I'm going to admit defeat on this one. Can anyone shed some light?

Seven Languages in Seven Weeks

Seven Languages in Seven Weeks I recently finished reading Seven Languages in Seven Weeks and highly recommend it to anyone who wants to get out of the comfort zone of their own favourite language and gain an understanding of the strengths and weaknesses of different programming models. The book covers Ruby, Io, Prolog, Scala, Erlang, Clojure and Haskell. Clearly such breadth means that the author cannot go into the minutiae of each language, but he does a great job of explaining the philosophy behind each language, together with the key features that support that philosophy.

He also manages to avoid it being a purely theoretical book, providing examples of each language in action together with problems for the reader to work through in their own time. If you work through all of the problems then a week per language seems like a reasonable pace. However, the author does such a good job of explaining the examples that I tried the different approach of skimming through the whole book in little over a week, selectively trying out a few of the problems, and still came away with an appreciation of the strengths of each language. For example, I didn’t even download Erlang, but just reading the chapter and following the examples made it clear how the “let it crash” philosophy together with language support simplifies the process of writing robust applications.

Unknown Unknowns
(Image courtesy of Ami Clarke)

There are many technologies out there, and even within the mainstream ones such as Java and .NET there are vast libraries to be mastered; clearly we have to be selective about where we focus our attention. However I feel that sometimes the truly simple solutions require switching paradigms, and if we aren’t even aware of the possibilities then we are more likely to make poor choices. This book helps fill that knowledge gap in a very accessible manner.

C# Numeric Performance

I’ve been looking into the performance of C# for floating point calculations, and have come across some interesting articles.

Firstly this article compared the performance of C and C# for a Fast Fourier Transform, and found no significant difference in performance between the two languages for this CPU intensive task. Then, this paper (PDF) compared the performance of C, C# (both Microsoft and Mono) and Java for four different numerical calculations: matrix multiplication; a division-intensive loop; polynomial evaluation; and distribution function evaluation. The paper as a whole is definitely worth reading, but I’m going to focus on the C# vs C comparison.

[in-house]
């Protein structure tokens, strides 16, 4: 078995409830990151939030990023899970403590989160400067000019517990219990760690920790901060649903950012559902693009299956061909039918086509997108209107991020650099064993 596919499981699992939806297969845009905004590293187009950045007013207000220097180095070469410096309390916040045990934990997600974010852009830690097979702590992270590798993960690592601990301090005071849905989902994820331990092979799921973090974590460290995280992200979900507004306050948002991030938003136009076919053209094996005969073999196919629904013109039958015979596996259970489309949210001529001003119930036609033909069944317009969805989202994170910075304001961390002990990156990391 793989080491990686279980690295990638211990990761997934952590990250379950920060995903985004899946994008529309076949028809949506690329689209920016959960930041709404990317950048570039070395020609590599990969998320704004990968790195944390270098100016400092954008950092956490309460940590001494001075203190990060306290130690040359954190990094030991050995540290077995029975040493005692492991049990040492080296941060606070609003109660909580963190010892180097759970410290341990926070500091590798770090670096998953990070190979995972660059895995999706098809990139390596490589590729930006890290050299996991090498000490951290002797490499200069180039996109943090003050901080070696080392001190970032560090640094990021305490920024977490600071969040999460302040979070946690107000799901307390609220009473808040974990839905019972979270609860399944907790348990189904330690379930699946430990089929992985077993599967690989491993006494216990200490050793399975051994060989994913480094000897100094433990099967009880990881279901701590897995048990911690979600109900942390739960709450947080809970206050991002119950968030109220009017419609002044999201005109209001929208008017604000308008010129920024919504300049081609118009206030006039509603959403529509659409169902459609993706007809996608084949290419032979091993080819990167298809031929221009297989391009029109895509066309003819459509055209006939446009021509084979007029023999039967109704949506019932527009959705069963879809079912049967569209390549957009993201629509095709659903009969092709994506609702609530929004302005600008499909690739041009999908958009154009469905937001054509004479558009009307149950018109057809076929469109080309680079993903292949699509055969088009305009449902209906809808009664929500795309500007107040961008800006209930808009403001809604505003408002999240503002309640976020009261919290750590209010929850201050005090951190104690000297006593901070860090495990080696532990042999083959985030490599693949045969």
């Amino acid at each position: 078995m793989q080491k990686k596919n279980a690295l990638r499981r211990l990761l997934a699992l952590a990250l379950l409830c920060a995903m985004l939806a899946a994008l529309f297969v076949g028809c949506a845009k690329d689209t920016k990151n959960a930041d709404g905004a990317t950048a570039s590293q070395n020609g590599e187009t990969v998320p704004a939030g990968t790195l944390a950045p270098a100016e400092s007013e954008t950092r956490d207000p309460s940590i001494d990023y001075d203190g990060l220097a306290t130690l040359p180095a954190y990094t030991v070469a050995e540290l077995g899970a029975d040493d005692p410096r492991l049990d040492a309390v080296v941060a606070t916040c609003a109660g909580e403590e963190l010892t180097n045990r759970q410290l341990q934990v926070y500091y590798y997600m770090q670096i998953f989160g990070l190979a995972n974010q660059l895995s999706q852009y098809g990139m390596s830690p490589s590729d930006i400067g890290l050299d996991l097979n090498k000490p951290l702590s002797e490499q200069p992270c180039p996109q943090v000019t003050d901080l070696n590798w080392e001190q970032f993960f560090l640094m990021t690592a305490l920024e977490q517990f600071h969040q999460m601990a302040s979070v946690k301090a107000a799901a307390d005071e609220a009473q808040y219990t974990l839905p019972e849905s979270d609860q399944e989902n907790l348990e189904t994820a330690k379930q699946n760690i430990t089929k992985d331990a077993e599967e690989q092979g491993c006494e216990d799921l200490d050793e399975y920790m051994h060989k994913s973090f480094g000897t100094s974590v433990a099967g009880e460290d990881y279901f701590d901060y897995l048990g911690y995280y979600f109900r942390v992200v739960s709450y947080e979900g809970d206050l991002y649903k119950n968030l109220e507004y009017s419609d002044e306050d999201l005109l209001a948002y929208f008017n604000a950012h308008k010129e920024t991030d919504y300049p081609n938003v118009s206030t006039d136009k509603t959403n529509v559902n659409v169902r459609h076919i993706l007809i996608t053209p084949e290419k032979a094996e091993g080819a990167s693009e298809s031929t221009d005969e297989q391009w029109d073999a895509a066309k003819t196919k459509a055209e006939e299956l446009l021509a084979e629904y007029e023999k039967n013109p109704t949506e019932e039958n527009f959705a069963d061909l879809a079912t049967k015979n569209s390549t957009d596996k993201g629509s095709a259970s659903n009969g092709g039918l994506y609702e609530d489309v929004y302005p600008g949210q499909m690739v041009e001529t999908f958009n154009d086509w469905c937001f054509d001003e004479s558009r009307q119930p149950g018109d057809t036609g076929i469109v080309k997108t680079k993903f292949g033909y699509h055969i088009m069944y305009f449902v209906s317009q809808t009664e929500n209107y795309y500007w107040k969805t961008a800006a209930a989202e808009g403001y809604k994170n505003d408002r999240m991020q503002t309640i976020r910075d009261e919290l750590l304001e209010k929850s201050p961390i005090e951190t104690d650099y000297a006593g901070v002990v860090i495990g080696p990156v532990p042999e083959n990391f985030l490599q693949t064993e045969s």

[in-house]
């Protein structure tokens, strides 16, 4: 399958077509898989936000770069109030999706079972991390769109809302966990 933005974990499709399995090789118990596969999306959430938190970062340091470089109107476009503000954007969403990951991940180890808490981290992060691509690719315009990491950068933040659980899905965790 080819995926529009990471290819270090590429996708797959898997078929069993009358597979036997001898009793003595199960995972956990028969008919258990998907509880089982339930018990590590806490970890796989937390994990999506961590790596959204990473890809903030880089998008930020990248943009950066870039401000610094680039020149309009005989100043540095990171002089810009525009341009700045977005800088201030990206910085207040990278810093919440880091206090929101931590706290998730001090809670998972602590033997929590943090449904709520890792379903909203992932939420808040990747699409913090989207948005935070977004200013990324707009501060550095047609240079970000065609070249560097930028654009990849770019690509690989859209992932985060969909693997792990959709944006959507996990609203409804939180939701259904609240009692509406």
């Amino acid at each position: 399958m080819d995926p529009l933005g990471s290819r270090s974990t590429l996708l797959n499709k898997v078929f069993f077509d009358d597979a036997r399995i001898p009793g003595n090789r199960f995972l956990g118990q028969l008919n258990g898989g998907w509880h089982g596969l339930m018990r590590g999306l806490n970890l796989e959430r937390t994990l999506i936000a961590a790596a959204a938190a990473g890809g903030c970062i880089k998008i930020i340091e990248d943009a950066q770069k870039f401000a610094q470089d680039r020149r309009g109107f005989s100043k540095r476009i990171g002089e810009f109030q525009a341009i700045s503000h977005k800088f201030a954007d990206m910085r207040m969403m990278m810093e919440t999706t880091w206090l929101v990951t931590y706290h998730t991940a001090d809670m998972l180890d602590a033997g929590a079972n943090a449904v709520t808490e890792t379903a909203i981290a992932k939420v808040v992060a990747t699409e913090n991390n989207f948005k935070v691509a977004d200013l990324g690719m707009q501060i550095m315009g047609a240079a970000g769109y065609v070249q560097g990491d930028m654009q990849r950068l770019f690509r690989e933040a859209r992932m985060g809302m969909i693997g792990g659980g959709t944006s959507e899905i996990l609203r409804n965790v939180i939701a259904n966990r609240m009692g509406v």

For the division-intensive loop and polynomial evaluation, again there was no significant difference in performance between C and C#. However, for the distribution function evaluation, C# was about 20% slower, which seems to contradict the earlier results. And finally, for matrix multiplication, C was over 4.5 times faster than C#. But simply using a little unsafe code to avoid array bound checks improved the C# performance so that it was about 60% slower than C. This result surprised me; I was aware of unsafe code but had never had cause to use it (or so I thought).

So what does it all mean? Clearly there is a category of floating point tasks for which C# can match C. So what is causing the performance degradation in the remaining cases? I’m hypothesising that loop evaluation is slower in C#, which is why the tight loops in the matrix multiplication example cause it to perform significantly slower that C. As for the distribution function, I’m guessing that the exponential function is the culprit, as the rest of the code is mostly floating point arithmetic which is very similar to the cases where C# matched C performance.

I’m going to investigate further to see if I can test these hunches. In the meantime, if you do most of your development in .NET, I think there is a strong case for remaining in your language of choice before dropping down to unmanaged code for performance reasons:

  1. The debugging experience is far nicer in managed code, allowing you to produce correct code more quickly.
  2. The performance might well be better than you expect!
  3. A little use of unsafe code might provide impressive gains in performance, whilst still allowing your assemblies to target AnyCPU, rather than having to manage bit-specific versions of unmanaged DLLs.

public static void Main() {}

My colleague Richard Brown started blogging last year and has kept posting a steady stream of articles ever since. Inspired by his efforts I’ve decided to try blogging about the software development topics that currently interest me. This will be mainly around .NET development (as that is the focus of my day job) with occasional forays into more general topics.